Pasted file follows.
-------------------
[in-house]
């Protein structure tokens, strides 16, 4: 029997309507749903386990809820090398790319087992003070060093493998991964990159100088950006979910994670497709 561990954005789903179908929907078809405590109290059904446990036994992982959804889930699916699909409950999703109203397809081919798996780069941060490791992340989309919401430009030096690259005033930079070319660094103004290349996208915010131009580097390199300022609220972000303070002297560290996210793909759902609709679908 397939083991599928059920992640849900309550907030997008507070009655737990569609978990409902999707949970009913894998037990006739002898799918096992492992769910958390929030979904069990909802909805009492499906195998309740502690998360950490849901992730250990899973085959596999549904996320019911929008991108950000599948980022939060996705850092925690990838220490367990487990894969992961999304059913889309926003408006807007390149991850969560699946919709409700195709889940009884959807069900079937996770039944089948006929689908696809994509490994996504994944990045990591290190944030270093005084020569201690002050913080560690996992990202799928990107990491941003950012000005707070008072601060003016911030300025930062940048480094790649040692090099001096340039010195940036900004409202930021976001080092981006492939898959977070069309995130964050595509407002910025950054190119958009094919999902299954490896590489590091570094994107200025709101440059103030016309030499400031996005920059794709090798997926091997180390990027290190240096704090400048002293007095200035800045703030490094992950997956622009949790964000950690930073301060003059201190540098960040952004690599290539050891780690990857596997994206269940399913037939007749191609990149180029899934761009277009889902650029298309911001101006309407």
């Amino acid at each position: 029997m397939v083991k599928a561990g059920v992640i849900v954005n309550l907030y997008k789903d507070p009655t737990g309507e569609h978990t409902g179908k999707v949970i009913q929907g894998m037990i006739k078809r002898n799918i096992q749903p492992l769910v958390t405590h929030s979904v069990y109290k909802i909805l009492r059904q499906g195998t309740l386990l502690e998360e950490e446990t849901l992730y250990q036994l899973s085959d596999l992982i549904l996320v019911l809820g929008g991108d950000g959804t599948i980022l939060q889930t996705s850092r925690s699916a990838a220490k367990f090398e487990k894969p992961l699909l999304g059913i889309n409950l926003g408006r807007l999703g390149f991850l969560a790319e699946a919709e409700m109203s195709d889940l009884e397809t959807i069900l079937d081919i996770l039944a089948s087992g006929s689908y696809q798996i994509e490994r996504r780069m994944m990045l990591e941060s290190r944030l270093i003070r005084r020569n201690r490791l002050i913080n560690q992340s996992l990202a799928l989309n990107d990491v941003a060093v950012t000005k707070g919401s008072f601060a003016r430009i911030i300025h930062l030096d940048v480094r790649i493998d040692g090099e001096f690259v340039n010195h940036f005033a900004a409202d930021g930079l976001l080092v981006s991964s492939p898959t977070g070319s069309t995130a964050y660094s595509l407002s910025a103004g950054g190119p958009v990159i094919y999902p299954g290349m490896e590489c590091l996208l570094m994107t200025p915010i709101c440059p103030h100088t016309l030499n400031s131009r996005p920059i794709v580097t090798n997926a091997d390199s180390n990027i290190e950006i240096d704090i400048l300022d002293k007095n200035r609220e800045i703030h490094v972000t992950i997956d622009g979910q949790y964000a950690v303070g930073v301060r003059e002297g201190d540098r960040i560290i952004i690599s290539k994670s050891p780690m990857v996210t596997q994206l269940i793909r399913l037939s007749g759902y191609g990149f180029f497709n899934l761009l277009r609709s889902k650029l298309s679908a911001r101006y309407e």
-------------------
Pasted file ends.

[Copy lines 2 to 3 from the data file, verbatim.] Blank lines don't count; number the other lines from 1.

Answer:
């Protein structure tokens, strides 16, 4: 029997309507749903386990809820090398790319087992003070060093493998991964990159100088950006979910994670497709 561990954005789903179908929907078809405590109290059904446990036994992982959804889930699916699909409950999703109203397809081919798996780069941060490791992340989309919401430009030096690259005033930079070319660094103004290349996208915010131009580097390199300022609220972000303070002297560290996210793909759902609709679908 397939083991599928059920992640849900309550907030997008507070009655737990569609978990409902999707949970009913894998037990006739002898799918096992492992769910958390929030979904069990909802909805009492499906195998309740502690998360950490849901992730250990899973085959596999549904996320019911929008991108950000599948980022939060996705850092925690990838220490367990487990894969992961999304059913889309926003408006807007390149991850969560699946919709409700195709889940009884959807069900079937996770039944089948006929689908696809994509490994996504994944990045990591290190944030270093005084020569201690002050913080560690996992990202799928990107990491941003950012000005707070008072601060003016911030300025930062940048480094790649040692090099001096340039010195940036900004409202930021976001080092981006492939898959977070069309995130964050595509407002910025950054190119958009094919999902299954490896590489590091570094994107200025709101440059103030016309030499400031996005920059794709090798997926091997180390990027290190240096704090400048002293007095200035800045703030490094992950997956622009949790964000950690930073301060003059201190540098960040952004690599290539050891780690990857596997994206269940399913037939007749191609990149180029899934761009277009889902650029298309911001101006309407």
């Amino acid at each position: 029997m397939v083991k599928a561990g059920v992640i849900v954005n309550l907030y997008k789903d507070p009655t737990g309507e569609h978990t409902g179908k999707v949970i009913q929907g894998m037990i006739k078809r002898n799918i096992q749903p492992l769910v958390t405590h929030s979904v069990y109290k909802i909805l009492r059904q499906g195998t309740l386990l502690e998360e950490e446990t849901l992730y250990q036994l899973s085959d596999l992982i549904l996320v019911l809820g929008g991108d950000g959804t599948i980022l939060q889930t996705s850092r925690s699916a990838a220490k367990f090398e487990k894969p992961l699909l999304g059913i889309n409950l926003g408006r807007l999703g390149f991850l969560a790319e699946a919709e409700m109203s195709d889940l009884e397809t959807i069900l079937d081919i996770l039944a089948s087992g006929s689908y696809q798996i994509e490994r996504r780069m994944m990045l990591e941060s290190r944030l270093i003070r005084r020569n201690r490791l002050i913080n560690q992340s996992l990202a799928l989309n990107d990491v941003a060093v950012t000005k707070g919401s008072f601060a003016r430009i911030i300025h930062l030096d940048v480094r790649i493998d040692g090099e001096f690259v340039n010195h940036f005033a900004a409202d930021g930079l976001l080092v981006s991964s492939p898959t977070g070319s069309t995130a964050y660094s595509l407002s910025a103004g950054g190119p958009v990159i094919y999902p299954g290349m490896e590489c590091l996208l570094m994107t200025p915010i709101c440059p103030h100088t016309l030499n400031s131009r996005p920059i794709v580097t090798n997926a091997d390199s180390n990027i290190e950006i240096d704090i400048l300022d002293k007095n200035r609220e800045i703030h490094v972000t992950i997956d622009g979910q949790y964000a950690v303070g930073v301060r003059e002297g201190d540098r960040i560290i952004i690599s290539k994670s050891p780690m990857v996210t596997q994206l269940i793909r399913l037939s007749g759902y191609g990149f180029f497709n899934l761009l277009r609709s889902k650029l298309s679908a911001r101006y309407e």